Each of 11 cultivars of sweet corn (Zea mays L.) was presented to red-winged blackbirds (Agelaius phoeniceus L.) in an aviary under no-choice conditions in 1985. This evaluation was repeated in 1986 with eight cultivars, five of which had been tested in 1985. In both years, there were significant differences in damage among cultivars; the damage rankings of the cultivars tested in both years were correlated. Total husk weight and husk weight beyond the cob tip individually explained 68% to 69% of the variation in damage among cultivars. Husk characteristics were more important than kernel characteristics in determining the amount of damage a cultivar received. Six of the cultivars evaluated in a field test near a blackbird roost showed differences in damage similar to that found in the aviary. In the field test, the most- and least-resistant cultivars had 16% and 76% of the ears damaged, respectively. Resistance is a viable approach to reduce damage in situations where sweet corn is grown near concentrations of blackbirds.
Kernels from Juglans regia walnuts stratified at 0°C were sampled at weekly intervals and extracted with methanol. The extracts were partitioned into 4 phases which were water, neutral ether, acidic ether and acidic butanol, then bioassayed for cytokinins, gibberellins, auxins and inhibitors. No cytokinins nor gibberellins were found in the tissue. There was activity analogous to that from auxins. An inhibitor which diminished during stratification was found. This inhibitor is believed to be abscisic acid, on the basis of UV absorption spectrum, Rf values established by co-chromatography on paper and silica gel plates, and derivatives analyzed by gas liquid chromatography.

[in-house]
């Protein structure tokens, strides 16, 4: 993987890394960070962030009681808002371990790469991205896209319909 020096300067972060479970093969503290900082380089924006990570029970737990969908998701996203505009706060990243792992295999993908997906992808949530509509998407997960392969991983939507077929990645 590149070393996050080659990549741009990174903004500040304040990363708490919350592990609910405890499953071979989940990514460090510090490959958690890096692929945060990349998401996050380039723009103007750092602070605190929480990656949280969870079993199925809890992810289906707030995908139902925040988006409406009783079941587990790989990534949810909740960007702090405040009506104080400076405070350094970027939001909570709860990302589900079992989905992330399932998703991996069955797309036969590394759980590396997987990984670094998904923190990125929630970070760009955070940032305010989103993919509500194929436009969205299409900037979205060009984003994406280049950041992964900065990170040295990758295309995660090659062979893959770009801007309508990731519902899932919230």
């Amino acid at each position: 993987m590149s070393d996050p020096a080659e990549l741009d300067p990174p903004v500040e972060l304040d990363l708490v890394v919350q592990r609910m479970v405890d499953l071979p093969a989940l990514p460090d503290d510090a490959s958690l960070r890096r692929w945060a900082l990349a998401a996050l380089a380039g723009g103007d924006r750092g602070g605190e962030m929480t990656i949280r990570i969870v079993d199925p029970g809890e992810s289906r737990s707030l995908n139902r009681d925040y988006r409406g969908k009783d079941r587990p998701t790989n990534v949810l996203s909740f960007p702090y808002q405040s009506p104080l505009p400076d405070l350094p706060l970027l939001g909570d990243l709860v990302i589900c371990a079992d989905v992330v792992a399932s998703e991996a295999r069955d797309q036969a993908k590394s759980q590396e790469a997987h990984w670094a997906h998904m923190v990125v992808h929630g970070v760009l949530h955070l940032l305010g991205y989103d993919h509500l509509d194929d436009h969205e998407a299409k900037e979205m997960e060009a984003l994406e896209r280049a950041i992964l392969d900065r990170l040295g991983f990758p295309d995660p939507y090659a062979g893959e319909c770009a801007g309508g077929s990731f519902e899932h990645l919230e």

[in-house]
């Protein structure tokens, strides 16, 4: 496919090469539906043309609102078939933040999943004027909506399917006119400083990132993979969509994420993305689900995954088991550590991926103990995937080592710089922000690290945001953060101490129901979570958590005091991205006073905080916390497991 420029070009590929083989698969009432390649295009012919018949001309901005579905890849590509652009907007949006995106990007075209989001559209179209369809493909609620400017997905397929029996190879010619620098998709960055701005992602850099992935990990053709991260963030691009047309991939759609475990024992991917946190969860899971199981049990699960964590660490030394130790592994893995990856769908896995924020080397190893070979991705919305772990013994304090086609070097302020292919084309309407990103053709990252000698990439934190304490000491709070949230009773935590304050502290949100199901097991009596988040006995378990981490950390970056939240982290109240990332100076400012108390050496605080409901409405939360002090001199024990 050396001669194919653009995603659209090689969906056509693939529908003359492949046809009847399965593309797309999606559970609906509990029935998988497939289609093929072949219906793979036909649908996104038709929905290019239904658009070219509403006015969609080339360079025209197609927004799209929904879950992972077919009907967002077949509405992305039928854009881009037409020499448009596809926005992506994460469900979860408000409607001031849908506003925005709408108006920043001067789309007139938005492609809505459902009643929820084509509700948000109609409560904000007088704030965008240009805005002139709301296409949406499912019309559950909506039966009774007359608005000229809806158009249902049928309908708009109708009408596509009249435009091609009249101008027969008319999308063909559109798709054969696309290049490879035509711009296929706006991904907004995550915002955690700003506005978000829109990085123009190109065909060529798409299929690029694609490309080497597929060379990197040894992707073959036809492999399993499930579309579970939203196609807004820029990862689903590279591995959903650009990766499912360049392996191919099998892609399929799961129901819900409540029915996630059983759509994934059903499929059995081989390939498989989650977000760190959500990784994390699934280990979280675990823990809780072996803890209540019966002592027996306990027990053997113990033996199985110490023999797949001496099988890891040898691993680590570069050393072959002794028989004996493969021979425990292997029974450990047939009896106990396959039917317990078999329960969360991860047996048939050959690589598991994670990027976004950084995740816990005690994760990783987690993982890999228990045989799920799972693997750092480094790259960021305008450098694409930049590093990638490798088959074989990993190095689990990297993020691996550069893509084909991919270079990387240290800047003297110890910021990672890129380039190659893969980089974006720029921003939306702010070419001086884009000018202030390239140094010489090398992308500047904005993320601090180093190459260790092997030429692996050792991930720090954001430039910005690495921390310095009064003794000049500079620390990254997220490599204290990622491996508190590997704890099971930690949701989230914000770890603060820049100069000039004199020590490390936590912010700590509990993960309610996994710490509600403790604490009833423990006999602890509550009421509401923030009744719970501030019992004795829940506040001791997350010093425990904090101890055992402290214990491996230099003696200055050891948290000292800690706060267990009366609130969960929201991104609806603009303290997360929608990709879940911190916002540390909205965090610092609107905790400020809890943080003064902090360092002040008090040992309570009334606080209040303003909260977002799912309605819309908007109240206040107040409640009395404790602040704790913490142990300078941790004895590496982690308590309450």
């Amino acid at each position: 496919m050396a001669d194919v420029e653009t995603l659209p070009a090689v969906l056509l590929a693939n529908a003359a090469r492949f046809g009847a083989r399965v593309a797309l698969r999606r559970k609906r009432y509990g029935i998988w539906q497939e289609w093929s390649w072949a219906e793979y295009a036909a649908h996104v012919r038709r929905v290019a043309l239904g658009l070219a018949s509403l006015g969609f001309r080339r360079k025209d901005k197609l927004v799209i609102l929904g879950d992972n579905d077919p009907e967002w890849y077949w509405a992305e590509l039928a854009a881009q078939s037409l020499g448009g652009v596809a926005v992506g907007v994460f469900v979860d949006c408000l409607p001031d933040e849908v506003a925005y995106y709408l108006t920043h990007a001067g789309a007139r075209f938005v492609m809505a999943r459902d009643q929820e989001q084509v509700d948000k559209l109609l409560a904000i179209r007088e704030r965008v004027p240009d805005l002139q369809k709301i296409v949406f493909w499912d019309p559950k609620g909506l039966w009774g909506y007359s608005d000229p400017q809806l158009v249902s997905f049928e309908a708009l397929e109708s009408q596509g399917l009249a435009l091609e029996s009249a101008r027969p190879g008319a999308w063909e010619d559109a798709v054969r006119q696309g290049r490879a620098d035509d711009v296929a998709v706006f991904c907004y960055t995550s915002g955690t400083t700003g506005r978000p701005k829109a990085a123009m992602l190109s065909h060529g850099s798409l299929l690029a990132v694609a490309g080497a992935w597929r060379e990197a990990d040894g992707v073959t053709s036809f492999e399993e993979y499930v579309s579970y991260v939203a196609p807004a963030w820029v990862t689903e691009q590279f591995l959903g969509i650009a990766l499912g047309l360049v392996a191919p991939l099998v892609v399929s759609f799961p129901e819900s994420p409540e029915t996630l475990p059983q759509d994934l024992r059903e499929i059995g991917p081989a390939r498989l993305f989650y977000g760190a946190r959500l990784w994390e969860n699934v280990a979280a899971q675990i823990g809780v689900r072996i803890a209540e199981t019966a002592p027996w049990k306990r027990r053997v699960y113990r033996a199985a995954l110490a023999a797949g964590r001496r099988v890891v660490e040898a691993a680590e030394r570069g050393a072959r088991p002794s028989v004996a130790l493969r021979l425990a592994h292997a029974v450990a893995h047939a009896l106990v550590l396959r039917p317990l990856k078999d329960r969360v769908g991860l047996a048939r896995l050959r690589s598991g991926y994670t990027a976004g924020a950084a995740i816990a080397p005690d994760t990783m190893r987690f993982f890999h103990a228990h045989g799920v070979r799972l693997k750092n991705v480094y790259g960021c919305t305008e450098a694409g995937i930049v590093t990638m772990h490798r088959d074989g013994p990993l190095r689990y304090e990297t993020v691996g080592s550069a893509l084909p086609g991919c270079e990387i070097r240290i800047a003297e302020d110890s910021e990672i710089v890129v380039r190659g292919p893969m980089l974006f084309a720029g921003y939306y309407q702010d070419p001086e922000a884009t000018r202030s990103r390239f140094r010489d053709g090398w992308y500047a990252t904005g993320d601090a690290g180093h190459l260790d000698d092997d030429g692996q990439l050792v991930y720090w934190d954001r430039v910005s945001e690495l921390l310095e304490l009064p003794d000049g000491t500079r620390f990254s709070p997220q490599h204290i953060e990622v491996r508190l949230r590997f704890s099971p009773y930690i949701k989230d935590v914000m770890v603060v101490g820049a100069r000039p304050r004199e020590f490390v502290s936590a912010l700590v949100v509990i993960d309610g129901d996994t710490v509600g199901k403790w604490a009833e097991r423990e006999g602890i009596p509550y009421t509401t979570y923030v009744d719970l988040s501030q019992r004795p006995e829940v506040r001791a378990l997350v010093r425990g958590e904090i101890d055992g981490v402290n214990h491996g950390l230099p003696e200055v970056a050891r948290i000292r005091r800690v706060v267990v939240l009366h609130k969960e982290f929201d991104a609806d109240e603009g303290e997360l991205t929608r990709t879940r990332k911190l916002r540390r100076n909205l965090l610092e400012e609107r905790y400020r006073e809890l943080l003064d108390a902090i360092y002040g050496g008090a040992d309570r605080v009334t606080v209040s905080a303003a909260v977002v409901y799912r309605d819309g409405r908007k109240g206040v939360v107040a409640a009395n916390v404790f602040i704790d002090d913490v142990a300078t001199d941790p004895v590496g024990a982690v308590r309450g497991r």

In situ root growth of young plum trees (myrobalan rootstock on which ‘Shiro’ plum was budded) was studied for one season at the University of Guelph rhizotron. Root growth of this combination, at the field-transplant stage, began before leaf growth and extended past leaf fall. Relatively large roots of myrobalan stock made some winter growth in length, below frost penetration. The rate of growth during July to mid-September was twice that of the balance of the season, corresponding closely to shoot and trunk increments. Root diameter and elongation rate are positively correlated. Irregular and patchy suberization was the rule with the young plum roots.